At one point, Facebook’s relationship with politicians was relatively uncontroversial.
But after the 2016 US election, everything changed.
Early in the campaign, then-presidential candidate Donald Trump tested the limits of Facebook’s rules against hate speech at the same time that the company became a vehicle for political exploitation by foreign actors.
Facebook’s first test: dealing with Trump’s 2015 Facebook post calling for a “total and complete shutdown” of Muslims entering the US. While some within the company saw a strong argument that Trump’s comments violated Facebook’s rules against religious hate speech, the company decided to uphold the post. Until then, most Facebook employees had never struggled with the possibility that their platform could be used to divide a political candidate for the highest office.
“What do you do when the leading presidential candidate mounts an attack…on? [one of the] the greatest religion[s] in the world?” former Facebook employee and Democratic lobbyist Crystal Patterson told us.
And Facebook had to worry not only about national politicians, but also about foreign opponents. Despite Mark Zuckerberg’s initial post-election comments rejecting the “pretty crazy idea” that fake news on the platform could influence the election, it soon became clear that propaganda from Russian Facebook accounts reached millions of American voters – caused an unprecedented backlash that forced the company to reckon with its guilt in influencing global politics.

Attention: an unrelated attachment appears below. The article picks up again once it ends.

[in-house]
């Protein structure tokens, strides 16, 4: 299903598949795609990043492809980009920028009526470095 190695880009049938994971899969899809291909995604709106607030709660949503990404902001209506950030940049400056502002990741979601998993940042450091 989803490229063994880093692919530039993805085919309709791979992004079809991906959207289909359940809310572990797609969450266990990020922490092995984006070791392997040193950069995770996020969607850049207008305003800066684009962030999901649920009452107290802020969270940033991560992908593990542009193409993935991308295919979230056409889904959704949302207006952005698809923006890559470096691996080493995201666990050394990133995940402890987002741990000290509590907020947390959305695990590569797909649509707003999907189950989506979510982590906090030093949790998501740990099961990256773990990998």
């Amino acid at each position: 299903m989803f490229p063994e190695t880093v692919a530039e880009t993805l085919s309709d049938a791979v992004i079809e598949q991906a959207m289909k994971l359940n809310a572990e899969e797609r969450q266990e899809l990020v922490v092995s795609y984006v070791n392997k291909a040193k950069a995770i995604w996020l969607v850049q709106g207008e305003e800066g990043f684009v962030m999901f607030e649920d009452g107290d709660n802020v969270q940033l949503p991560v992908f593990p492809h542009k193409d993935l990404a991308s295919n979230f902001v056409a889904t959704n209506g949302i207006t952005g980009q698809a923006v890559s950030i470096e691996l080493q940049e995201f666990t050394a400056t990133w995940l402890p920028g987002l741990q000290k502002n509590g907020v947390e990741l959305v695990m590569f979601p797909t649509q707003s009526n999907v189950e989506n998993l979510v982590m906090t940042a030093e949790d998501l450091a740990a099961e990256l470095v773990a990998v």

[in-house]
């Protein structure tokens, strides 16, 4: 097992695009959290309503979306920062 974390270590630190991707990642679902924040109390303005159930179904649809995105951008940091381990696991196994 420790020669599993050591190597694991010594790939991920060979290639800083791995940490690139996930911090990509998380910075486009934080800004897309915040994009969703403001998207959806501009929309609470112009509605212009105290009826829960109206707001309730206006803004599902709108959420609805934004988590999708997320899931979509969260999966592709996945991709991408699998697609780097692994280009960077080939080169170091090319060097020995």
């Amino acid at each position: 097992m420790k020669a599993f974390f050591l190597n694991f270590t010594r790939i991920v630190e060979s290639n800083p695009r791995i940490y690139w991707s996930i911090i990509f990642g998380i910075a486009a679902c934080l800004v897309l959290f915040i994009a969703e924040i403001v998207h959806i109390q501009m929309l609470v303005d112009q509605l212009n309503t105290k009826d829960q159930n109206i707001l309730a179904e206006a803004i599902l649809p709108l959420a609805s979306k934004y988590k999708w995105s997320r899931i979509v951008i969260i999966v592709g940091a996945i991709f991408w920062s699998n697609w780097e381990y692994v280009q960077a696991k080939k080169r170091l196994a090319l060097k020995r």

In time, Zuckerberg would recognize Facebook’s role as the “The Fifth Estate” — an entity as powerful as the government and the media in shaping the public agenda, while at the same time attempting to fulfill the role of the company. minimize in dictating the acceptable terms of political speech.
To ease the burden of political accountability going forward, Facebook created the Oversight Board, a sort of Supreme Court body it created to weigh in on controversial content decisions — including how to deal with Trump’s account. But the board is new and we are still learning how much power it has over Facebook. How much responsibility does Facebook have left to dictate the terms of its own platform? And can the board go far enough to change the underlying engine of the social media platform: the recommendation algorithms?
We explore these questions about Facebook’s role in moderating political speech in our fourth installment of Land of the Giants, Vox Media Podcast Network’s award-winning narrative podcast series about the most influential technology companies of our time. This season, recode and The edge have teamed up in seven episodes to tell the story of Facebook’s journey to become Meta, featuring interviews with current and former executives.